Of Machines has possibly the saddest tale of tale of the bunch. This band had all the right ingredients and so much potential that was squandered by poor band relations and a singer that allegedly ran off with the GoFundMe donations that was supposed to fund their next recording. As If Everything Was Held In Place would still go down as a celebrated landmark in the genre, garnering a cult following where everyone who knows it seems to love it. This whole band was great but the quality that really elevated them was the combination of Dylan Anderson’s knack for crafting beautiful vocal melodies, and super clean guitar leads drenched in reverb and delay walking all over the album with a gentle stride.
2Of Machines
As If Everything Was Held In Place


I wouldn’t say Anderson’s vocals are that unique in sound, but he has a sense of power and control that is really hard to achieve with such a high range. It’s impressive. The contrast between the soaring atmospheric leads over breakdowns and Bennet Freeman’s screams also creates a hypnotic dichotomy that is impossible to not grab your attention. They don’t just rely on cheap tricks to sell their music either. Underneath the pretty leads and impressive vocal performances is just solid song writing that encapsulates moments of serenity and passion with effortless style.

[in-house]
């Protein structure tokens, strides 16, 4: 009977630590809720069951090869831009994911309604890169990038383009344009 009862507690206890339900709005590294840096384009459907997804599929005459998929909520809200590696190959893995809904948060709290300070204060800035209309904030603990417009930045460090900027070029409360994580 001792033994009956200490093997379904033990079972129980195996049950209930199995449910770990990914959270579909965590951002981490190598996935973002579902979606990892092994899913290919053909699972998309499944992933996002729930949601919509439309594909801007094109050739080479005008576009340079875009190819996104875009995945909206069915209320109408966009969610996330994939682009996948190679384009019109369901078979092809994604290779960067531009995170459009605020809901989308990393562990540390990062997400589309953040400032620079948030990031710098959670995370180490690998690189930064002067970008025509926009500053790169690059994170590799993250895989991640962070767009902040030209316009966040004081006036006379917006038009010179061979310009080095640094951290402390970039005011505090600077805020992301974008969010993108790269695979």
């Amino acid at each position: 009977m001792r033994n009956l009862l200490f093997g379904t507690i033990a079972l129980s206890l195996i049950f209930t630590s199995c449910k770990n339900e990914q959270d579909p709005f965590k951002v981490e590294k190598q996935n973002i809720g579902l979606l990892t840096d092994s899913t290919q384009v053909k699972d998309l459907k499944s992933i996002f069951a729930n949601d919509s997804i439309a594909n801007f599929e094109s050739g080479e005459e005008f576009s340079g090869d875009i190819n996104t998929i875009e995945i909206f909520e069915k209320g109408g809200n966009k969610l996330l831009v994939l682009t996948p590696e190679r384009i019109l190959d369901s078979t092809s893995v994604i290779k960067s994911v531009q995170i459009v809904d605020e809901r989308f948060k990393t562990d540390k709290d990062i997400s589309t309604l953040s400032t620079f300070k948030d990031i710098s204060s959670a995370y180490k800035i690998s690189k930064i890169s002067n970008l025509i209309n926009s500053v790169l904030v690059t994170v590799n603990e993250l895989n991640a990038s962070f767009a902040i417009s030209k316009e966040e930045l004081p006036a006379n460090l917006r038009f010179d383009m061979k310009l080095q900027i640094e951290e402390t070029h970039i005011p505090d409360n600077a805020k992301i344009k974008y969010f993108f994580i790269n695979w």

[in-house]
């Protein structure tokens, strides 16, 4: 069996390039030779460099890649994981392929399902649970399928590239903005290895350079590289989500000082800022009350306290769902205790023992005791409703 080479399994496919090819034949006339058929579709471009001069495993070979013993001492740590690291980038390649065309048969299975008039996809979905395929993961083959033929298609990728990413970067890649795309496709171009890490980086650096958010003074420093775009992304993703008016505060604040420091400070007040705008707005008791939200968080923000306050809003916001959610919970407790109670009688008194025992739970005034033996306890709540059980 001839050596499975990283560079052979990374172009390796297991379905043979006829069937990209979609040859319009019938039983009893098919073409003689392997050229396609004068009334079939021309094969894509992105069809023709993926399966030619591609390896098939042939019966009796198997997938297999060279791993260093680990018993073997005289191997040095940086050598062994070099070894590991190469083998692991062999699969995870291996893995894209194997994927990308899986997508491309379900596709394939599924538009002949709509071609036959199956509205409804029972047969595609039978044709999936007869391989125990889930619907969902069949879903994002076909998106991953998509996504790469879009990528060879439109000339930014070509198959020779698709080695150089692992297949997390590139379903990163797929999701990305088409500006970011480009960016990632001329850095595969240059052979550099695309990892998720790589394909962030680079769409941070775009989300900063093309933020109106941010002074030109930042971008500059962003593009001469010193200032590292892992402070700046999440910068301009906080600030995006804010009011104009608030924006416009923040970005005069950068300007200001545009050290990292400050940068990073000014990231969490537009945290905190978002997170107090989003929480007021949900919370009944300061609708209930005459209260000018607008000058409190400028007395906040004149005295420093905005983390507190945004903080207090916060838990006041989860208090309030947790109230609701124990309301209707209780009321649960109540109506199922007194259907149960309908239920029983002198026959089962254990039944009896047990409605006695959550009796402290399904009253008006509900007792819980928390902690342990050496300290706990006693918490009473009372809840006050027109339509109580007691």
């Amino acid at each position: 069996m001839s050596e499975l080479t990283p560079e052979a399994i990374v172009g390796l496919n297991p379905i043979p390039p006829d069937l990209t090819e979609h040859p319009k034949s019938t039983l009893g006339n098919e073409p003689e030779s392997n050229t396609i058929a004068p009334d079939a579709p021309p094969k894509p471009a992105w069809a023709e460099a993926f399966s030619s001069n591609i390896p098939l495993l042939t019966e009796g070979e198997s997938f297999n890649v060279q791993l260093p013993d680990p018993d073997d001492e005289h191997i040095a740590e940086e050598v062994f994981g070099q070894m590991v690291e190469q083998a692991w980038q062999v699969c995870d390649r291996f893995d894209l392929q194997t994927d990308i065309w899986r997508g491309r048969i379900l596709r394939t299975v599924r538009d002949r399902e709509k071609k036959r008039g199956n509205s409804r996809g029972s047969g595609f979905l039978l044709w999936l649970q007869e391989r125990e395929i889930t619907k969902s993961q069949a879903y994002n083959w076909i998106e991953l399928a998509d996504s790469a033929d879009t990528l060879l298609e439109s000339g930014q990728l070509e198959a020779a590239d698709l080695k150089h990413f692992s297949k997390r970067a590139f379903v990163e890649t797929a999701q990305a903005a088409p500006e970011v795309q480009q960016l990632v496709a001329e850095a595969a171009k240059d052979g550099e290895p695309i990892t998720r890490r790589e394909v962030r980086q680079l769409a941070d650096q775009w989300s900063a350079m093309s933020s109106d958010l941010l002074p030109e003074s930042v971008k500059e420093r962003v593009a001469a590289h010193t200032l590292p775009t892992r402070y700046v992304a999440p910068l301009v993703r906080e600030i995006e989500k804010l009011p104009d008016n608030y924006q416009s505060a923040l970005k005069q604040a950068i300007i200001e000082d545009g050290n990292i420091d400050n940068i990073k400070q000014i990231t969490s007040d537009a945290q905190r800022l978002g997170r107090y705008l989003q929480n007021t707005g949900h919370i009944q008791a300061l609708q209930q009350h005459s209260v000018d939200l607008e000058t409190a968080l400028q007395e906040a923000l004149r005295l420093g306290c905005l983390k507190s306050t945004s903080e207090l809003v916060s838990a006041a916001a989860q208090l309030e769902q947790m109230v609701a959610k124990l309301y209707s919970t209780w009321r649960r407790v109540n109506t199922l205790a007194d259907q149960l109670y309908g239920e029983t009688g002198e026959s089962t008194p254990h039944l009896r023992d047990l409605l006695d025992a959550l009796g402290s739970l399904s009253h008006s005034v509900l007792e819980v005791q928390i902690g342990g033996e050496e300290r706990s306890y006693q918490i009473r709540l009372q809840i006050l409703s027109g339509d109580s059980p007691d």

3Oceana
Birth.Eater


Oceana had a more average career but was nonetheless riddled with member changes and major shifts in sound direction. Their first album was honestly fantastic, but it wasn’t until they got a new vocalist and doubled down on the atmosphere that they really came into their own. One of my absolute favourite things about this album is Brennan Taulbee’s voice. He utilizes a more subdued range than a lot of other singers in the scene, but he has this immaculate quiver to his voice that makes him sound like he’s trembling while confessing sins from the altar. It’s uniquely addicting, and if I ever did clean vocals in a band, he would be my number one inspiration. His harsh vocals are also deafening, and when combined with Jack Burns tasteful guitar riffs, they create haunting vibrations that you can feel in your bones.
4Oceana
Birth.Eater